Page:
Thursday, December 1, 2016

"Eudora's Purple Hat": cocktails with literary pedigrees

At this point in the long holiday stretch into December, the only thing left to do with Thanksgiving turkey is throw it out the window. And since no one has dared concoct a turkey martini there will always be one, last, unbound culinary frontier. We hope.

In New Orleans, however, drinks named after literary figures and their works is a bartender's sport. The Houston Chronicle reports of a cocktail in search of a party -- not hard to do at the Monteleone, a venerable New Orleans hotel, and at times home to Tennessee Williams, Faulkner, Hemingway.  

Maggie Galehouse, of the Chronicle, and her pal were at the Monteleone on a rainy Friday afternoon. She reports they were "now, officially, wet and thirsty." It seems appropriate  to suggest a cocktail in a literary mood -- "Eudora's Purple Hat," one that even carries a reference to a short story written at the very bar of the Monteleone by Eudora Welty herself. Galehouse writes:

...we were really looking for drinks that somehow reflected writers or their works. He told us some other bars we could try — the Sazerac Bar at The Roosevelt hotel, French 75 at Arnaud’s restaurant — and then, just as we were preparing to leave … the aha moment.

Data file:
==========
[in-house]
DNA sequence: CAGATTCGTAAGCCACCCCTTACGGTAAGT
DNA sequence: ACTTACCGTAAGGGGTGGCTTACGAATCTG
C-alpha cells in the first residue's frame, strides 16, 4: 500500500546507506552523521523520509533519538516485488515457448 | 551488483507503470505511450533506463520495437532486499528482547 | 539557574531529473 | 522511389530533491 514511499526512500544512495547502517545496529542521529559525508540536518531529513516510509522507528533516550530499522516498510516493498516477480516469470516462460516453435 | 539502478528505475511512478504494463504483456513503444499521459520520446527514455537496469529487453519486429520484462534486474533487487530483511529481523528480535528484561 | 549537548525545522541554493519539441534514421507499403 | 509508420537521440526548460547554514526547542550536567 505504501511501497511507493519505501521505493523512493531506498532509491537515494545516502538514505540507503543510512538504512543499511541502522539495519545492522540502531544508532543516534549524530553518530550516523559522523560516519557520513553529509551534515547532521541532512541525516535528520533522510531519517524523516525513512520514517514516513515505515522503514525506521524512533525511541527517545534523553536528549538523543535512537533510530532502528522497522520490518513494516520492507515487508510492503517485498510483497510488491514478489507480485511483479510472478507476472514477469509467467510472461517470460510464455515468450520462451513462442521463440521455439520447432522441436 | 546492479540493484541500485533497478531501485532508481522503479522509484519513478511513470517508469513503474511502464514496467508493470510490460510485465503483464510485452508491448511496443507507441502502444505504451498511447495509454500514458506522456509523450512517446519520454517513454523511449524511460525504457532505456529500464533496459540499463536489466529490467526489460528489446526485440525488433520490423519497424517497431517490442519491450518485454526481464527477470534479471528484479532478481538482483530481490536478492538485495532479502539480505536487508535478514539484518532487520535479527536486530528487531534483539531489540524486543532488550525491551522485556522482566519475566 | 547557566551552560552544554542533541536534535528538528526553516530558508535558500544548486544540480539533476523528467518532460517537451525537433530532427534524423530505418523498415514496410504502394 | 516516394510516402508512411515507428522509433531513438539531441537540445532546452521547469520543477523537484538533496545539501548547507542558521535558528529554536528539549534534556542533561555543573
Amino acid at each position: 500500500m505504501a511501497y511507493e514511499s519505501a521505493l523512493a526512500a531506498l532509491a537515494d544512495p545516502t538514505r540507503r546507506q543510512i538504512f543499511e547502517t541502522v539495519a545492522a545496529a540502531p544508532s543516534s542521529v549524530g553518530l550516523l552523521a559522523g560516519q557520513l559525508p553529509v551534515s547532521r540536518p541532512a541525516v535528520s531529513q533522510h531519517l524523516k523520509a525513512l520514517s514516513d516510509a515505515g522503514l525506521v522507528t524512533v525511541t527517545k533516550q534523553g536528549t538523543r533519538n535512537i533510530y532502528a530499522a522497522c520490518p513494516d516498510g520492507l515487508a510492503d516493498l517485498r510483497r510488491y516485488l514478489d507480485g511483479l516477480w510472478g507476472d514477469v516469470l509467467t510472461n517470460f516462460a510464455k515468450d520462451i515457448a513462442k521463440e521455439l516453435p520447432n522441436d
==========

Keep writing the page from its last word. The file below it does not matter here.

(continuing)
“You know, a few years ago, the hotel hosted a party for Eudora Welty’s 101st birthday,” Allen said. “I created a drink for it, based on her short story, ‘The Purple Hat.’ ”

(It was 2010, and the celebration included a screening of a short film based on the story.) “We’ll take one,” I said.

Welty, apparently, wrote the strange little story at the Hotel Monteleone bar. Indeed, the story is set in a bar, “… a quiet little hole in the wall. It was four o’clock in the afternoon. Beyond the open door the rain fell, the heavy color of the sea, in air where the sunlight was still suspended. Its watery reflection lighted the room, as a room might have lighted a mousehole. It was in New Orleans.”

There’s a bartender and two patrons at either end of the bar; one of the patrons is a fat man, the other a nervous younger man with shaking hands. The fat man tells a story about a mysterious middle-aged woman who wears a “great and ancient and bedraggled purple hat” each day to the Palace of Pleasure, a gambling hall where he works. The woman keeps a syringe and a vial in her hat, which she secures with a long pin. She meets the same young man — or the same sort of young man — every afternoon. “I have watched her every day for thirty years and I think she is a ghost,” the fat man observes. “I have seen her murdered twice.”

Welty’s story raises more questions than it answers: What does the purple hat represent? Is the lady who wears it a ghost? Does the young man at the bar know more than he lets on?

As Allen mixed us a “Eudora’s Purple Hat,” he told us the ingredients: citrus vodka, black raspberry liqueur, crème de violette, fresh lemon juice, simple syrup and an egg white.

“When we made it for her birthday party, we served it with edible violets,” he told us. ...

The full story is at the Houston Chronicle's Bookish blog. The photo of Eudora Welty, at top, is from the Southern Literary Trail.

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